10.0569 disciplined training in humanities computing

WILLARD MCCARTY (willard.mccarty@kcl.ac.uk)
Tue, 7 Jan 1997 20:22:58 +0000 (GMT)

Humanist Discussion Group, Vol. 10, No. 569.
Center for Electronic Texts in the Humanities (Princeton/Rutgers)
Centre for Computing in the Humanities, King's College London
Information at http://www.princeton.edu/~mccarty/humanist/

[1] From: orlandi@rmcisadu.let.uniroma1.it (42)
Subject: disciplined training

Re "disciplined training & wild-siding" [10.0565, MacCarty],

It happens that just in these days I am trying to configure
a curriculum for hum. computing in my Faculty (Roma La
Sapienza, Lettere). Of course the problems in Italy are
different from, say, UK or Canada, but sharing them may
prove useful for others.

First, we have to be independent form engineers and
mathematicians, who try to monopolize the field [e.g.
"analysis of literal (sic) texts" in one engineering
curriculum...]; thus I avoid the term "computing"
[informatica] and I prefer "multimedia", admittedly
inflated but with a humanistic flavor. Multimedia means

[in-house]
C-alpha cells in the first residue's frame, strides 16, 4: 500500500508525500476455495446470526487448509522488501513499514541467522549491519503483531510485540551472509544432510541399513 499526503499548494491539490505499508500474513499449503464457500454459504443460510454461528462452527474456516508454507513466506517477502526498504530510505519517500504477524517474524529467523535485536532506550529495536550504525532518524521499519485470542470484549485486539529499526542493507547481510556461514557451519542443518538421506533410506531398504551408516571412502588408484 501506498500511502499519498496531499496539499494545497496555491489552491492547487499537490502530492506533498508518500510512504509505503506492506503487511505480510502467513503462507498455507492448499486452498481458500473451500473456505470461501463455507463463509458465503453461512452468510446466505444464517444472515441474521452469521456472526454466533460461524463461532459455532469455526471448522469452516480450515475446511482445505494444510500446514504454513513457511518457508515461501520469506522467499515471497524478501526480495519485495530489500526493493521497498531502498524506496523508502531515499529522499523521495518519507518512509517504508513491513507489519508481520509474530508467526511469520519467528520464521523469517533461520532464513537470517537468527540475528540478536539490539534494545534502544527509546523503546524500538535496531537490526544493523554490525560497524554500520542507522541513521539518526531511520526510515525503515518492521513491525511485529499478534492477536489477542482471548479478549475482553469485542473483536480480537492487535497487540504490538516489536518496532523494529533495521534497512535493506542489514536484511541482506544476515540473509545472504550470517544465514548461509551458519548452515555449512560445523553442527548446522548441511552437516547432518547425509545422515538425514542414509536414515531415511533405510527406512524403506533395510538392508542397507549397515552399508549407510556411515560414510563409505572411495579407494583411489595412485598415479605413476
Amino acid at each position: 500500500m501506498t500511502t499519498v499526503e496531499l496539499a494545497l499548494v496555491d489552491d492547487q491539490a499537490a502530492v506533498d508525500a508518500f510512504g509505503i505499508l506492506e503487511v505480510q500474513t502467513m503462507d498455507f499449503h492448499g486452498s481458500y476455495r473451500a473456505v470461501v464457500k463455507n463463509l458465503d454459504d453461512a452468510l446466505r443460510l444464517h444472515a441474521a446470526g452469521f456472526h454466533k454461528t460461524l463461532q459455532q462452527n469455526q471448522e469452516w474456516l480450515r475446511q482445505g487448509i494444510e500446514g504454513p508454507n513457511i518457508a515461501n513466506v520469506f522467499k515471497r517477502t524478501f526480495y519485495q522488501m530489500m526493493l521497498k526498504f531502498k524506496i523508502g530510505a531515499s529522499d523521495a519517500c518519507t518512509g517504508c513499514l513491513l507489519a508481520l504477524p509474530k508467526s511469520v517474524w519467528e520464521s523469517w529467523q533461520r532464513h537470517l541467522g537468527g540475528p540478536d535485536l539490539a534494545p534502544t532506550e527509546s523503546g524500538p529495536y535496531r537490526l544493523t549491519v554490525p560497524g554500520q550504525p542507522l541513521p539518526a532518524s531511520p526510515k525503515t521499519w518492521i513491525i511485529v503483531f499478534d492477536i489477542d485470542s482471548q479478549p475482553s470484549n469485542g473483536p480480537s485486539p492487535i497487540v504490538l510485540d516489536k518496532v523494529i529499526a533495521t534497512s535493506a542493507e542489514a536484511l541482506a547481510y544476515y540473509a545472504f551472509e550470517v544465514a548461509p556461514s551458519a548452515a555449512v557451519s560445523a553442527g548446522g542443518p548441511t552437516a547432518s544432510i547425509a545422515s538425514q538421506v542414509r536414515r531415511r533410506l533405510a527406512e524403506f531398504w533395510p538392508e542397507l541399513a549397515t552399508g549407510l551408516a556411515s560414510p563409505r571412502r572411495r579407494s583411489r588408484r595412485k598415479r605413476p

after all any kind of communication (and what is humanities
if not communication with the past etc.?) _not on paper
and print or ... manuscripture_.

I think we also should distinguish between a hum. scholar
who employs the new media and somebody whose job is to
help him to use them in the best way. This latter is
the target of our teaching.

For what concerns us, the essential feature of the new
media is _automation_. So a first group of disciplines
should teach our pupils what really is automation, and
how it interacts with traditional methods: one cannot
avoid formal logic, Turing machines, formal languages,
and all that.

Then the pupil should be taught the essential methodologies
in the different fields, viz. how a hum. scholar accesses
and manipulates sources: texts, artifacts, paintings, etc.
He should understand how to formalize such methods,
therefore automatize what can be automatized. In this
field he will learn encoding problems, use of corpora,
DBMS, statistics, etc.; but I would insist in the
principles of all this, rather than existing packages,
which vary with the day, and are always outdated.

Well, this is that for now. Anybody interested?


Tito Orlandi orlandi@rmcisadu.let.uniroma1.it
CISADU - Fac. di Lettere Tel. 39.6.4991-3936
P.zale Aldo Moro, 5 Fax 39.6.4991-3945
00185 Roma